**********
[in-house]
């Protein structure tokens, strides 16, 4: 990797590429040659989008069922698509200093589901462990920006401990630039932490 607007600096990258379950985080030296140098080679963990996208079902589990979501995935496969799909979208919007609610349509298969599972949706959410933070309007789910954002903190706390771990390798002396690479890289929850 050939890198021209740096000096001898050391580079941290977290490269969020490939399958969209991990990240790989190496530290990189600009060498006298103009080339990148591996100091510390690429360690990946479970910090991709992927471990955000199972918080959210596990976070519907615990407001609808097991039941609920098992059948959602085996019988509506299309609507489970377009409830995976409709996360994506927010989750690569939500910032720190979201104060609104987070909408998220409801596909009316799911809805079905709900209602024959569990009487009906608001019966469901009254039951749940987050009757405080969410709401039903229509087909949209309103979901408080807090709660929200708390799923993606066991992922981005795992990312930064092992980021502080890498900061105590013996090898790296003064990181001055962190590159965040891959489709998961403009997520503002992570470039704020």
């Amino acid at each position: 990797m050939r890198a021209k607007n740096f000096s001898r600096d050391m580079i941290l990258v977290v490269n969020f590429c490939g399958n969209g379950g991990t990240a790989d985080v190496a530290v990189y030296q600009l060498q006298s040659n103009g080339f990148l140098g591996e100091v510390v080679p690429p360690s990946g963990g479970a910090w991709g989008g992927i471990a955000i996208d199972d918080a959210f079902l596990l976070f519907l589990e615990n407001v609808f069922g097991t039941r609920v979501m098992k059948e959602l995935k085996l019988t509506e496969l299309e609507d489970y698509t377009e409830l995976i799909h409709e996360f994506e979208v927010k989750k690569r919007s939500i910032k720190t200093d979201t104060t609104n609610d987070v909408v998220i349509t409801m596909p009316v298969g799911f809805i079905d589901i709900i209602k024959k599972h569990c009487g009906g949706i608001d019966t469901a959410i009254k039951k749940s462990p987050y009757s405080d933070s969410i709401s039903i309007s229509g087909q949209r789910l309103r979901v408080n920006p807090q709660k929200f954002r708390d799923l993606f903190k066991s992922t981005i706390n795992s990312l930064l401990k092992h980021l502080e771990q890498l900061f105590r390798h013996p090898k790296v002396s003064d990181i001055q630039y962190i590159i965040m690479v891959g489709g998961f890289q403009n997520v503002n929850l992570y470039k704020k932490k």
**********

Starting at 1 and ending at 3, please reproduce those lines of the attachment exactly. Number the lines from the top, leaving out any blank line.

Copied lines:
[in-house]
């Protein structure tokens, strides 16, 4: 990797590429040659989008069922698509200093589901462990920006401990630039932490 607007600096990258379950985080030296140098080679963990996208079902589990979501995935496969799909979208919007609610349509298969599972949706959410933070309007789910954002903190706390771990390798002396690479890289929850 050939890198021209740096000096001898050391580079941290977290490269969020490939399958969209991990990240790989190496530290990189600009060498006298103009080339990148591996100091510390690429360690990946479970910090991709992927471990955000199972918080959210596990976070519907615990407001609808097991039941609920098992059948959602085996019988509506299309609507489970377009409830995976409709996360994506927010989750690569939500910032720190979201104060609104987070909408998220409801596909009316799911809805079905709900209602024959569990009487009906608001019966469901009254039951749940987050009757405080969410709401039903229509087909949209309103979901408080807090709660929200708390799923993606066991992922981005795992990312930064092992980021502080890498900061105590013996090898790296003064990181001055962190590159965040891959489709998961403009997520503002992570470039704020």
């Amino acid at each position: 990797m050939r890198a021209k607007n740096f000096s001898r600096d050391m580079i941290l990258v977290v490269n969020f590429c490939g399958n969209g379950g991990t990240a790989d985080v190496a530290v990189y030296q600009l060498q006298s040659n103009g080339f990148l140098g591996e100091v510390v080679p690429p360690s990946g963990g479970a910090w991709g989008g992927i471990a955000i996208d199972d918080a959210f079902l596990l976070f519907l589990e615990n407001v609808f069922g097991t039941r609920v979501m098992k059948e959602l995935k085996l019988t509506e496969l299309e609507d489970y698509t377009e409830l995976i799909h409709e996360f994506e979208v927010k989750k690569r919007s939500i910032k720190t200093d979201t104060t609104n609610d987070v909408v998220i349509t409801m596909p009316v298969g799911f809805i079905d589901i709900i209602k024959k599972h569990c009487g009906g949706i608001d019966t469901a959410i009254k039951k749940s462990p987050y009757s405080d933070s969410i709401s039903i309007s229509g087909q949209r789910l309103r979901v408080n920006p807090q709660k929200f954002r708390d799923l993606f903190k066991s992922t981005i706390n795992s990312l930064l401990k092992h980021l502080e771990q890498l900061f105590r390798h013996p090898k790296v002396s003064d990181i001055q630039y962190i590159i965040m690479v891959g489709g998961f890289q403009n997520v503002n929850l992570y470039k704020k932490k």